Alan Caudell

Alan Caudell

The staff members at the Law Office of Alan Caudell have more than 30 years of combined experience working with us — and our clients. They are our front line of contact with you and have the experience to help you navigate many critical areas of your legal needs. We recommend that you reach us by telephone between 9 a.m. and noon, or by email at any time. As much as possible, we reserve the mornings for appointments and responding to client requests.

Alan Caudell

Alan is an experienced, trusted legal adviser and litigator. He has been practicing law in Virginia since 1986, when he graduated from the University of Virginia School of Law and returned to his hometown of Galax to start his practice. Since then, he has been admitted to practice in the Virginia Supreme Court and all courts of the Commonwealth of Virginia, as well as the United States District Court for the Western District of Virginia, the United States Bankruptcy Court for the Western District of Virginia and the United States Fourth Circuit Court of Appeals. 

Alan has handled appeals, including oral argument, before the Virginia Court of Appeals and the Virginia Supreme Court. Reported decisions include:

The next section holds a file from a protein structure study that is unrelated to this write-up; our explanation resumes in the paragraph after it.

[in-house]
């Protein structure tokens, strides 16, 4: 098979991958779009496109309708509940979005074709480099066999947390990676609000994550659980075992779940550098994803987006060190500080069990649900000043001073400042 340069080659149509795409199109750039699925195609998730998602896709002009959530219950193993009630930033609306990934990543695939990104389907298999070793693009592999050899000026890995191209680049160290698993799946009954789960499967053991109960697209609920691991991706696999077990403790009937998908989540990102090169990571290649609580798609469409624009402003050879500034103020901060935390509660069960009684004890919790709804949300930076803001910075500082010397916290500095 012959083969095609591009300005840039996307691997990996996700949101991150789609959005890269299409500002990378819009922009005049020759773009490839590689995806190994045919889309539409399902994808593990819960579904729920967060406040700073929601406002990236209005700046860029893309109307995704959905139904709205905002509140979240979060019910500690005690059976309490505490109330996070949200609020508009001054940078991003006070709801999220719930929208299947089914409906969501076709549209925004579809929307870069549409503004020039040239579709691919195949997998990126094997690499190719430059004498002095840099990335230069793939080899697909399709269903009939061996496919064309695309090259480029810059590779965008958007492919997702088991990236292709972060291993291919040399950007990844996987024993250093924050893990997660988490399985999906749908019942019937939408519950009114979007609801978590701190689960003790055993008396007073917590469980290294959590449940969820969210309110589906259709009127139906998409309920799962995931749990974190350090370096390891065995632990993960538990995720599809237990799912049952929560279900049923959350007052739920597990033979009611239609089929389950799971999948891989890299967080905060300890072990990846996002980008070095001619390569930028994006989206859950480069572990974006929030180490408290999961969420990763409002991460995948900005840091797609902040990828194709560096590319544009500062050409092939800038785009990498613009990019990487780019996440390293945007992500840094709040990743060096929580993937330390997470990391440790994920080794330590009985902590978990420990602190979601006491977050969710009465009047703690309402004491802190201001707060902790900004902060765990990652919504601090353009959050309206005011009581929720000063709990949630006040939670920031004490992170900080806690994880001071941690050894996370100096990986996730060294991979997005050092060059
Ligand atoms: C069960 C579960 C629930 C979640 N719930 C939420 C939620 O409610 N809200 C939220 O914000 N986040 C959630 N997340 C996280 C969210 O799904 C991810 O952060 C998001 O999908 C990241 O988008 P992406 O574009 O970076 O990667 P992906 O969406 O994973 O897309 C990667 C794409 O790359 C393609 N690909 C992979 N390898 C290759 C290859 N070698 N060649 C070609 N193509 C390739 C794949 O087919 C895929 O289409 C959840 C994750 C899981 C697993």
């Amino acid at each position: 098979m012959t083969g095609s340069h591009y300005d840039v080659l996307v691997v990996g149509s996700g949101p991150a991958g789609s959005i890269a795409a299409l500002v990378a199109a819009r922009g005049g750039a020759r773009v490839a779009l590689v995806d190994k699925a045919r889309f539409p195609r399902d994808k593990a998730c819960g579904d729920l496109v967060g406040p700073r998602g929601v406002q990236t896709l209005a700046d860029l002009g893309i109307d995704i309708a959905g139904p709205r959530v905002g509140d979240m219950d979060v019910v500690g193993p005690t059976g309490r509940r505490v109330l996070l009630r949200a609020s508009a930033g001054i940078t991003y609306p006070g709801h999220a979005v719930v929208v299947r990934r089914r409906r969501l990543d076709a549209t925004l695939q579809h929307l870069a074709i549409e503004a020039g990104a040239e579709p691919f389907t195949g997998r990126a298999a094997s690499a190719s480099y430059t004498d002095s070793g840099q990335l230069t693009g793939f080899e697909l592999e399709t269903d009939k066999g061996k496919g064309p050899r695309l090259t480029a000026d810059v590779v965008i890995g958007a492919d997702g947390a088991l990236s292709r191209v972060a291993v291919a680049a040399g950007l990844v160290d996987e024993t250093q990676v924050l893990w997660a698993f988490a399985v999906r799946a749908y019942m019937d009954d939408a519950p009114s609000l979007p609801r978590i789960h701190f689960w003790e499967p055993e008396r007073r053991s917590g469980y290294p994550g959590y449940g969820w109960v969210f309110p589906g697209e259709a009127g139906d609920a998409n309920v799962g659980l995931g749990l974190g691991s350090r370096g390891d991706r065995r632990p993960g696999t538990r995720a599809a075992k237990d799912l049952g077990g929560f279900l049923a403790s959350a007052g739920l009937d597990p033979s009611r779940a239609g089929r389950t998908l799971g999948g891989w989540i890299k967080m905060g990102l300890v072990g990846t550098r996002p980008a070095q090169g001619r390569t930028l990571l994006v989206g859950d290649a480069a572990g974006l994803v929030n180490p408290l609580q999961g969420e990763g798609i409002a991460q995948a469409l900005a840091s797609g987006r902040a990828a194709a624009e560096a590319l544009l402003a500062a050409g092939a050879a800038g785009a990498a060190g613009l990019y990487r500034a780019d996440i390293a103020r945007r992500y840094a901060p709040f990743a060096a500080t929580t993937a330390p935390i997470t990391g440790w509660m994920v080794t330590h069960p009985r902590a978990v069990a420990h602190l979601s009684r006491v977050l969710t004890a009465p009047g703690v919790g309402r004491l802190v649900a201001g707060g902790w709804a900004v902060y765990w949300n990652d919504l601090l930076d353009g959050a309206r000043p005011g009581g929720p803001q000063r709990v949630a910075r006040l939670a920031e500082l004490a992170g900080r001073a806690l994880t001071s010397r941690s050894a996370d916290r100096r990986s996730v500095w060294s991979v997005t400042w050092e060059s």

A Tribute To L. Harvey Neff Jr. (1925 – 2012)

My senior partner, L. Harvey Neff Jr., died on Feb. 15, 2012, at 86 years of age. I lost a friend and a mentor. Harvey practiced law for 55 years, many of those before my start with him in 1986. He was often a strict taskmaster, but he demanded no more of me than he did of himself.

Harvey came up hard, on the heels of the Great Depression. Like steel is tempered by heat, Harvey was strengthened by the hardships he endured.

Harvey was faithful to the tasks he was given. He personified Luke 16:10 (“He that is faithful in that which is least is faithful also in much.”). Even after retirement in 1998, Harvey was not satisfied that he had finished the race. He kept going and going, visiting the office to his last day.

As my teacher, Harvey instilled principles with lasting usefulness. Harvey never claimed to be the smartest lawyer or the smartest person in the room. But he taught me that you can outwork someone that you can’t outsmart. Harvey would take a case, and worry it like a bone. He was persistent to a fault. There just was not much quit in Harvey.

I hesitate to say Harvey was stubborn, but he might not have hesitated to say that. One dictionary defines “stubborn” as “tenaciously unwilling to yield.” That definition certainly fit Harvey.

Other principles Harvey preached to me daily, and lived himself:

  • Stay sober and work hard — you will be successful.
  • Do good work and the money will come.
  • Do all the free work you can stand.
  • Read to them from the book.

Thanks be to Harvey for the gifts to me of his time and his talents. I am the richer for these gifts. May I share them with others.